The Spanish, have their own version of the story.  They claim that “Crema Catalana” is the original version of crème brûlée and it originates back to the 18th century, which is much later than the British and French versions.  However there are two significant differences in crema catalana. It is not cooked in a bain marie and it is often mixed with orange or lemon zest. The Spanish version is also served cold with a hot caramelised sugar crust.

Due to the popularity of custards as desserts and tart fillings since the Middle Ages, we cannot be sure of the actual origins of crème brûlée. Whether it’s French, British or Spanish, we love all variations of it and believe it is a delectable dessert. When it comes to Bel Canto’s variation, our chef serves our crème brûlée with basil and raspberries for extra flavour and aroma!  

An Alternative Post-work Drinks Idea

It’s already Wednesday and we cannot wait for our Friday Funday to arrive and for the weekend to begin.

As per the British culture, the Friday after-work-drinks session with colleagues is a thing and according to statistics one in five UK employees will attend a pub crawling session with colleagues at least once a month, 11 per cent of whom will keep drinking until the end of the night.  According to Forbes Magazine, there are many advantages to attending this kind of events. You get to know your colleagues better and you bond with senior management in a more relaxed environment. Bel Canto offers the perfect ambiance for a post work drinks gathering.

At Bel Canto, you have the opportunity to have fun, bond with colleagues and eat high quality food while watching a live opera show and sipping a glass of exquisite French wine.  Here are a few reasons why you should book with us your next post work gathering.

The ideal setting: During your visit, you will be watching our singers/waiters perform a live opera show but there will also be plenty of pauses throughout so you can talk to and bond with your colleagues.

The food: The Bel Canto menu offers high quality French food with lots of options for you to choose from. Always remember that if you run out of icebreakers, commenting on the food is always a great way to start a conversation!

The fun: What can be more fun than singing? We are lucky enough to have some of the finest artists and singers from across the world perform at our restaurant.

Bel Canto’s Group Bookings Promotion: Booking as a group will unlock unique offers and discounts for your party.  You also have the option to choose one of our set menus and be aware of how much you will spend in advance. Get in touch with Bel Canto to find out more.

A post work gathering at Bel Canto, guarantees you an evening full of fun, great food and high quality drinks. You will get to promote your cultural side amongst your colleagues and managers, and also figure out what they actually like in terms of music, food and entertainment! Which might also make things easier for you for the next Secret Santa!

Opera of the Month - Partenope

A belated Happy Valentine’s day to all our readers! We hope you spent a wonderful day celebrating love in whichever way you saw fit. Whether you are single or not, newlywed or part of an old married couple, we can guarantee that you will consider yourself better off than the characters in this week’s opera. Next month, Handel’s comic opera Partenope will be playing at the ENO and, let us tell you, this is one tangled love web.


First performed in 1730, as with many of Handel’s operas, this three-act piece was largely forgotten about until the 1980s – and almost never came into being at all. He originally proposed the idea to the Royal Academy of music in 1726, wanting to compose to Silvio Stampiglia’s 1699 libretto, which had already been adapted several times before, but the idea was rejected. Seen as too frivolous and uncommercial, the libretto lay on the shelf for several years before Handel took up the idea again, writing his first comic opera since Agrippina. Finishing the score just a fortnight before its London premiere, the work was a hit, running for seven performances and being revived twice – once that year, and then again in 1737.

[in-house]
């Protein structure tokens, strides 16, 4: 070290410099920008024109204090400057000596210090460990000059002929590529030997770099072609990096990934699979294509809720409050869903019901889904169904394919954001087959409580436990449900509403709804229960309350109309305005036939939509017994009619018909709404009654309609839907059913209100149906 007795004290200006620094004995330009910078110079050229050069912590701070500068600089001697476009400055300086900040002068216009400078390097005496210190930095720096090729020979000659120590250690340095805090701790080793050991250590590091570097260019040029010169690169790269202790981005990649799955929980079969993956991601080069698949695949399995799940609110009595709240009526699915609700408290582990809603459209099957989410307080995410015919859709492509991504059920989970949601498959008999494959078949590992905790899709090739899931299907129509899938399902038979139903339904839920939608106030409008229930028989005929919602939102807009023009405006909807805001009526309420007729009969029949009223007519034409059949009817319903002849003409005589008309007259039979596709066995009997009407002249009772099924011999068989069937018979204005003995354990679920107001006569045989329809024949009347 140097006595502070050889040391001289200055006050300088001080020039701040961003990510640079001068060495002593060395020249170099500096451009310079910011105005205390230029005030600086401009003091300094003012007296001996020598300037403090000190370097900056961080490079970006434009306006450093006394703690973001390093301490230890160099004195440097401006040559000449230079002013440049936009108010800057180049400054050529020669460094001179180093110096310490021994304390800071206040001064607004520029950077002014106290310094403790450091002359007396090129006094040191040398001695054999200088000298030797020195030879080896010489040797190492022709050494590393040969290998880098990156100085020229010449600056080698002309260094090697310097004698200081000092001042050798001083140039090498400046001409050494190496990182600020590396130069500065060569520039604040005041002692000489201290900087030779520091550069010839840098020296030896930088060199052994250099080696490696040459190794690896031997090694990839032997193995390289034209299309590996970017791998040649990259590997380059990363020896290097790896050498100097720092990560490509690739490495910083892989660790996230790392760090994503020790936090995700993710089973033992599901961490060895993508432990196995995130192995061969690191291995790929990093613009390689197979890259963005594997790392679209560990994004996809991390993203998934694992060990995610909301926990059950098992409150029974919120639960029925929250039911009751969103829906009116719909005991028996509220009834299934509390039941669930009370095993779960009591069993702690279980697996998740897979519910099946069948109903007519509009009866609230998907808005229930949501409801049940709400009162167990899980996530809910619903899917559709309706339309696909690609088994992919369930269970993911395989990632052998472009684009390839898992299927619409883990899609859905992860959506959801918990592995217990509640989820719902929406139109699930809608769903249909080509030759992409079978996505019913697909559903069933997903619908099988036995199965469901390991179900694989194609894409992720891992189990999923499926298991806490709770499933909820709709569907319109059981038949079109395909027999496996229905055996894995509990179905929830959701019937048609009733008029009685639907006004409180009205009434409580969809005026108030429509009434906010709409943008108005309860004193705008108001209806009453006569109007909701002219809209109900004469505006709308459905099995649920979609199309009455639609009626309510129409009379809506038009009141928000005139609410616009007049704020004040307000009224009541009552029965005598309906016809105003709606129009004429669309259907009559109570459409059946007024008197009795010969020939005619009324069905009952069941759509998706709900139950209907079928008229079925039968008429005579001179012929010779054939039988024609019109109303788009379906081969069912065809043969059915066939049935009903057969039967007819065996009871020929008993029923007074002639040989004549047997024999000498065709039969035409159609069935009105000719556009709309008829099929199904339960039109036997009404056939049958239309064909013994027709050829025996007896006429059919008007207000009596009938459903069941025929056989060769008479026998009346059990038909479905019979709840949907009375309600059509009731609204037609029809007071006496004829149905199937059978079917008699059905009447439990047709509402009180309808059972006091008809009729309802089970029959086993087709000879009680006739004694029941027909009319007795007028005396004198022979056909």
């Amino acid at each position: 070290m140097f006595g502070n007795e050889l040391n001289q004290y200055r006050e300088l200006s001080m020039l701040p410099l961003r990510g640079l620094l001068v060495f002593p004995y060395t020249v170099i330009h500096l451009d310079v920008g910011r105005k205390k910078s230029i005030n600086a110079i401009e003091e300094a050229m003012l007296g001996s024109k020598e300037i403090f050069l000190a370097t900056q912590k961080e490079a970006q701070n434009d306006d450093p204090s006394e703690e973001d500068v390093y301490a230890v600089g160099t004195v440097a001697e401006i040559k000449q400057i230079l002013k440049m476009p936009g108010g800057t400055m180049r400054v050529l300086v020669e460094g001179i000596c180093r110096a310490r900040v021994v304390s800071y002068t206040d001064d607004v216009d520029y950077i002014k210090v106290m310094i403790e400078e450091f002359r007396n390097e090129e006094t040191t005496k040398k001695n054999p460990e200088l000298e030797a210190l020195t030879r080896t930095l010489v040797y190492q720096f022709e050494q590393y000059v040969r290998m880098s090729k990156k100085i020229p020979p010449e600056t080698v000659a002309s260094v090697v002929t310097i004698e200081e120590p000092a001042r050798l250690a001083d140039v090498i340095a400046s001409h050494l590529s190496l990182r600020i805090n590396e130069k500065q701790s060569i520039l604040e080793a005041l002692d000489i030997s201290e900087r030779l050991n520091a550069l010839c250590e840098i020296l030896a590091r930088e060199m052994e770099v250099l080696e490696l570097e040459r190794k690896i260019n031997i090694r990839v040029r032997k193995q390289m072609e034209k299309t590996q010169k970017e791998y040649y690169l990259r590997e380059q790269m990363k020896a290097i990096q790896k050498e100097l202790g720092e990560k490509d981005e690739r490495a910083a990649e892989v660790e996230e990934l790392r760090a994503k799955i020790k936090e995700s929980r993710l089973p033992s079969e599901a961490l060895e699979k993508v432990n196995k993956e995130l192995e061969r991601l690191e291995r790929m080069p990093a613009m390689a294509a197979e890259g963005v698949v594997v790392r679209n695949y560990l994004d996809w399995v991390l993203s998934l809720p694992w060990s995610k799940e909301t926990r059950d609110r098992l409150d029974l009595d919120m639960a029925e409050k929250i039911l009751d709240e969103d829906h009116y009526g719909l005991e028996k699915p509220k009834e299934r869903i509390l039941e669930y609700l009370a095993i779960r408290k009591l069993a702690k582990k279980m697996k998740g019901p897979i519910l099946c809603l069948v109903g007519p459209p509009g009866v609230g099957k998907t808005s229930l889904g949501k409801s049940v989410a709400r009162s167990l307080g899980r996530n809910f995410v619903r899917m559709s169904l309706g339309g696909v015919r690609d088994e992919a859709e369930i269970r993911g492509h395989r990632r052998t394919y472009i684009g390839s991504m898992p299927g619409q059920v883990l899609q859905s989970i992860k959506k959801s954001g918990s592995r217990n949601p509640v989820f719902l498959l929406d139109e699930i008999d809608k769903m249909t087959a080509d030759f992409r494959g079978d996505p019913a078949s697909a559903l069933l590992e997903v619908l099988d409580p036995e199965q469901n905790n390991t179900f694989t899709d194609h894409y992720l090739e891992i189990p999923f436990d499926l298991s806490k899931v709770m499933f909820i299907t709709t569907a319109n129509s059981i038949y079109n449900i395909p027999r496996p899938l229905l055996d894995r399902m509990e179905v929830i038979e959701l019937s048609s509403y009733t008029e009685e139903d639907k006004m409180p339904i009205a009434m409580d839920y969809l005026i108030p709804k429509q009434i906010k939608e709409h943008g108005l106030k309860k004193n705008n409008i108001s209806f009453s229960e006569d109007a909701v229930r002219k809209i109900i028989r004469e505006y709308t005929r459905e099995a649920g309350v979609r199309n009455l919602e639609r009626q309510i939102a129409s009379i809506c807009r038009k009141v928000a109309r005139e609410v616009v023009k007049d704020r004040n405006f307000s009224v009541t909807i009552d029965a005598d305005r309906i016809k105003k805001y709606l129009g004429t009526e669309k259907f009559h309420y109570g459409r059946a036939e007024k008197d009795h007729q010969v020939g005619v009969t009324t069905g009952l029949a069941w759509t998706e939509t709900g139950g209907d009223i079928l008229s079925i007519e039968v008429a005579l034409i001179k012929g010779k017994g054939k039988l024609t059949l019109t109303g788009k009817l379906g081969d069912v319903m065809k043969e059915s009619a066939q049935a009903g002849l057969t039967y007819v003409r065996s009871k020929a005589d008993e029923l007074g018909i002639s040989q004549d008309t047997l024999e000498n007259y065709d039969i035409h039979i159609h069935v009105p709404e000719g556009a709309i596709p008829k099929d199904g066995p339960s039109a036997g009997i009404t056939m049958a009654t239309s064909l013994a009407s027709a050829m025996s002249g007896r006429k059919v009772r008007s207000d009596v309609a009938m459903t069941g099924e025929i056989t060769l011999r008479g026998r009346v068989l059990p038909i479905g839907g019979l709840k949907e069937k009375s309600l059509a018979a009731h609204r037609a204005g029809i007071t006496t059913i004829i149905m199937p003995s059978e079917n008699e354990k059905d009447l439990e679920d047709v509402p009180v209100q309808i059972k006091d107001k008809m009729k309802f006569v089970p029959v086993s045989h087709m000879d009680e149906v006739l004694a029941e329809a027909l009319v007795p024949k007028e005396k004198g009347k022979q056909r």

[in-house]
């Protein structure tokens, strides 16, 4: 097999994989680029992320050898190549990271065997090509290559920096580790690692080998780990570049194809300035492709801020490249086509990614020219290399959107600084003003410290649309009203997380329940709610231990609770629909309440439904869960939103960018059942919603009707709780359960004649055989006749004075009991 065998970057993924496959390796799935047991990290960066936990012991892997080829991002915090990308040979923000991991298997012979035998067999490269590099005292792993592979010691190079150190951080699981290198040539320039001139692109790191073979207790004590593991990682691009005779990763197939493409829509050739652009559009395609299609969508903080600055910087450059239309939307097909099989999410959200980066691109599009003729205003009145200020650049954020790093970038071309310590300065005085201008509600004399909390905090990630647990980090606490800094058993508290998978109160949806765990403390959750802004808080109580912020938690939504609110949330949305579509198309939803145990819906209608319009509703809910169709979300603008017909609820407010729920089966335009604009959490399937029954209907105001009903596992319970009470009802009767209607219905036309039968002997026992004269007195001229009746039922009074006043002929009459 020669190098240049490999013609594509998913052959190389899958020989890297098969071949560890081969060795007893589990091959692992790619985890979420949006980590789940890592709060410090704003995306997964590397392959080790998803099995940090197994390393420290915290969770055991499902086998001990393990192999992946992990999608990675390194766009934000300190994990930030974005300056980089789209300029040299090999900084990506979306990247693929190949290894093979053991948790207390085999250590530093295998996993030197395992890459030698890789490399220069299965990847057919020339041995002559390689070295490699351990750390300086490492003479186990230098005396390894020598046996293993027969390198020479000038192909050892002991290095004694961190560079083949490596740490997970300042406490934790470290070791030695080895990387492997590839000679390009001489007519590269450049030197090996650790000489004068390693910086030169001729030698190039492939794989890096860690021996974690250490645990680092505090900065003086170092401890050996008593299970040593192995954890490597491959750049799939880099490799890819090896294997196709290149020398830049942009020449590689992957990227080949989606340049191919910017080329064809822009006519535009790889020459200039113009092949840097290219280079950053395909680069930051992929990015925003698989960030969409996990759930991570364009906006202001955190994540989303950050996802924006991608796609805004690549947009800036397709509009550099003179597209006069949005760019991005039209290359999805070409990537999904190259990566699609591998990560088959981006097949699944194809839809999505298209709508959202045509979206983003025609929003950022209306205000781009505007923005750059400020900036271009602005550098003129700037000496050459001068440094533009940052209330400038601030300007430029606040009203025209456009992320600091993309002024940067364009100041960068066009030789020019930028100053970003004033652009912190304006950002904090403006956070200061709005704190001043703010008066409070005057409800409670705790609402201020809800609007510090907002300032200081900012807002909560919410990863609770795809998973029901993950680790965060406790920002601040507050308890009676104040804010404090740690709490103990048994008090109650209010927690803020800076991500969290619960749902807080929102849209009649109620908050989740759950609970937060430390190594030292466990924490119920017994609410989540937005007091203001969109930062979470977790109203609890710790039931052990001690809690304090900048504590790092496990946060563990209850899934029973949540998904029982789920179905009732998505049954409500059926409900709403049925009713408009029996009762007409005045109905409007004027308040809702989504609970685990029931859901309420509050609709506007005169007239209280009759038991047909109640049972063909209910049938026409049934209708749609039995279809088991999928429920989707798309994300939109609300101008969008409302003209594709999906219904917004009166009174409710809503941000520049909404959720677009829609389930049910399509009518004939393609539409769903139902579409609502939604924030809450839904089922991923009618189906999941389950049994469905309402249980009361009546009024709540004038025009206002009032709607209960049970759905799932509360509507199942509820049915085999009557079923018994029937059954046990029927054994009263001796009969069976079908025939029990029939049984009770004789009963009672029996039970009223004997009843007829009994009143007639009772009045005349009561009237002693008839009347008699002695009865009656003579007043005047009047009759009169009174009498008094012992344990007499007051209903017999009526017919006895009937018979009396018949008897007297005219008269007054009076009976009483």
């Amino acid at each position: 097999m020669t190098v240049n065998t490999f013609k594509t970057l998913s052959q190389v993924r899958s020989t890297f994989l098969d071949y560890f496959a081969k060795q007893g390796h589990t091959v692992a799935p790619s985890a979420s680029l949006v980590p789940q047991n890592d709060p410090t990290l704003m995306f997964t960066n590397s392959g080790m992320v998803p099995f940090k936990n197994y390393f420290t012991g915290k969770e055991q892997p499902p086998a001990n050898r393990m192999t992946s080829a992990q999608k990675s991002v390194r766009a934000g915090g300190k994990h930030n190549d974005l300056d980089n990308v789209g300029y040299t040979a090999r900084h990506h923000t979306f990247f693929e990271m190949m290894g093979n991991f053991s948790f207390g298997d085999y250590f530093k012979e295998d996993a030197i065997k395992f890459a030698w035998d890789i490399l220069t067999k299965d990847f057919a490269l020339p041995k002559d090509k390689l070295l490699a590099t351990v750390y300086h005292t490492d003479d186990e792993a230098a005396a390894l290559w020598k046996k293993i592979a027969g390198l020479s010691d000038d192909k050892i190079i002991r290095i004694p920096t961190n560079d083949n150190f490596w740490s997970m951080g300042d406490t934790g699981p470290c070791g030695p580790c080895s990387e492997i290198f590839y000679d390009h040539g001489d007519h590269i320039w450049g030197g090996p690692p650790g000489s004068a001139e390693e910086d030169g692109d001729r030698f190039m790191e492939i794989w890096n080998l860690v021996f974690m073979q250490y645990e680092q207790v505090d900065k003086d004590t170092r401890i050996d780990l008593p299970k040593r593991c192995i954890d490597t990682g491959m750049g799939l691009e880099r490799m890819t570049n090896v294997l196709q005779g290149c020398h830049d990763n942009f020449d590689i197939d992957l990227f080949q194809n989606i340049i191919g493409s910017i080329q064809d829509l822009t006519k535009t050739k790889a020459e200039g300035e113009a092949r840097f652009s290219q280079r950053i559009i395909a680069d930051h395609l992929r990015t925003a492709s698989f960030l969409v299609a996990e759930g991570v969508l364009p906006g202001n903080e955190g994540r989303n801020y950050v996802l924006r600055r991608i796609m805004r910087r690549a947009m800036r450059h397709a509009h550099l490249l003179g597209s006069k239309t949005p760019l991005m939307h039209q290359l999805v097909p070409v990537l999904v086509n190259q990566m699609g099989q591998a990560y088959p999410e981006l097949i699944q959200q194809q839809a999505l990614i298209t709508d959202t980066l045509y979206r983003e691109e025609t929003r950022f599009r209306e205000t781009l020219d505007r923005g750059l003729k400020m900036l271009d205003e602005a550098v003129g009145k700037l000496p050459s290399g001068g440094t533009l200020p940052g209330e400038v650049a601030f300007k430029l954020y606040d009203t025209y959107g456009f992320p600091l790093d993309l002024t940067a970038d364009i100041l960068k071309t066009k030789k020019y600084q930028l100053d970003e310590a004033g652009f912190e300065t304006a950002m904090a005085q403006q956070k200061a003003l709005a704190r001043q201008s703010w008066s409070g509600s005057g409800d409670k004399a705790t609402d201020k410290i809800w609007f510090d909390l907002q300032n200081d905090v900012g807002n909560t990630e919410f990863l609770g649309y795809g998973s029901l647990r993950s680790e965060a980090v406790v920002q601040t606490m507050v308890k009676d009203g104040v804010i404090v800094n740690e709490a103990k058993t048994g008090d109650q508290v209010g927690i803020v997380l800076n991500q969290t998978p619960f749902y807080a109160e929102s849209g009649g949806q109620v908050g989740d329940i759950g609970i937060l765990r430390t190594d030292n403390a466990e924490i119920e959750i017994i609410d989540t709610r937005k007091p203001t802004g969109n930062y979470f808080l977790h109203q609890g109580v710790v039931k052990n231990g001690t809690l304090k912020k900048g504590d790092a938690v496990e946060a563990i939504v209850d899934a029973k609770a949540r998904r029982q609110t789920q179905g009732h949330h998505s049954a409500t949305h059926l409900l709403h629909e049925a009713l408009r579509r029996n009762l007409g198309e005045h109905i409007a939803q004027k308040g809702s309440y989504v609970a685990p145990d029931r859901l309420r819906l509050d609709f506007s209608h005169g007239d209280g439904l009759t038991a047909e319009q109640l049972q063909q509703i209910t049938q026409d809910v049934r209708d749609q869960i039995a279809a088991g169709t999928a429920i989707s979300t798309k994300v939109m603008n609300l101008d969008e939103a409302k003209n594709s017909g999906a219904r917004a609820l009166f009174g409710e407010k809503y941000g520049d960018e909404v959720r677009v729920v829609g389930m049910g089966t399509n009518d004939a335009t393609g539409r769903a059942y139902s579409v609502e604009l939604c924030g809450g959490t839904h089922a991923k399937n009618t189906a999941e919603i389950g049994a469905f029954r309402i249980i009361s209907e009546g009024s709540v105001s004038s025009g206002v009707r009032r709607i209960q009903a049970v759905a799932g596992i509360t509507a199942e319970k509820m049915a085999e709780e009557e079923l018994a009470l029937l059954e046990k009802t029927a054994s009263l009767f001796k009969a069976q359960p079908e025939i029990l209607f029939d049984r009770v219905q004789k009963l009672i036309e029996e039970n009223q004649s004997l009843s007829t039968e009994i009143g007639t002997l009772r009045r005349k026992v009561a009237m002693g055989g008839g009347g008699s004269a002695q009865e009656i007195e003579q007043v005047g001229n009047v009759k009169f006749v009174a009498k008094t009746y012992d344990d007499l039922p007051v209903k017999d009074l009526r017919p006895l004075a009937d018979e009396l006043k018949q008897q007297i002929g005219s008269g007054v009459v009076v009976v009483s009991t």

Since then, it has been performed all over the world and this March the ENO is reviving its popular Christopher Alden version, first staged in 2008. Translated by British librettist Amanda Holden, this Olivier Award-winning production will star soprano Sarah Tynan as Partenope, mezzo Stephanie Windsor Lewis as Rosmira, and Irish mezzo-soprano Patricia Bardon as Arsace. Alden’s version is set in the 1920s with set design inspired by Man Ray’s Surrealist imagery.

Act One opens in Naples, at Queen Partenope’s house, where she is throwing a party. The guests include Arsace – her new beloved – Emilio and Armindo, both of whom are suitors for her hand, and an unknown guest called Eurimene (who is secretly Arsace’s former fiancée, Rosmira, in disguise) Thus commences a series of events which sees Armindo try (and fail) to let Partenope know how much he loves her, Rosmira consistently embarrassing Arsace, and Emilio suggesting a “war game” which nearly ends badly for Partenope and certainly does end badly for Emilio, who is disgraced. Things reach their crux when Eurimene challenges Arsace to a duel, and he must decide whether to fight the woman he once loved, or risk losing the woman he loves now… You’ll have to watch the opera itself to find out how that one works out. No spoilers here!

Handel’s work follows the basic structure and forms of the opera seria for which he is best known, but it is humorous in subject – with the typical cases of gender confusion and hidden identities – as well light-textured musically. Unusually for Handel, there is a comic quartet in the third act, and the work’s other notable features are the orchestral passages interspersed with ariosos and recitatives during act two’s “battle” scene.

In short, this is a charming, light-hearted work, with surprisingly feminist overtones – though, perhaps, not a roadmap for love in the real world…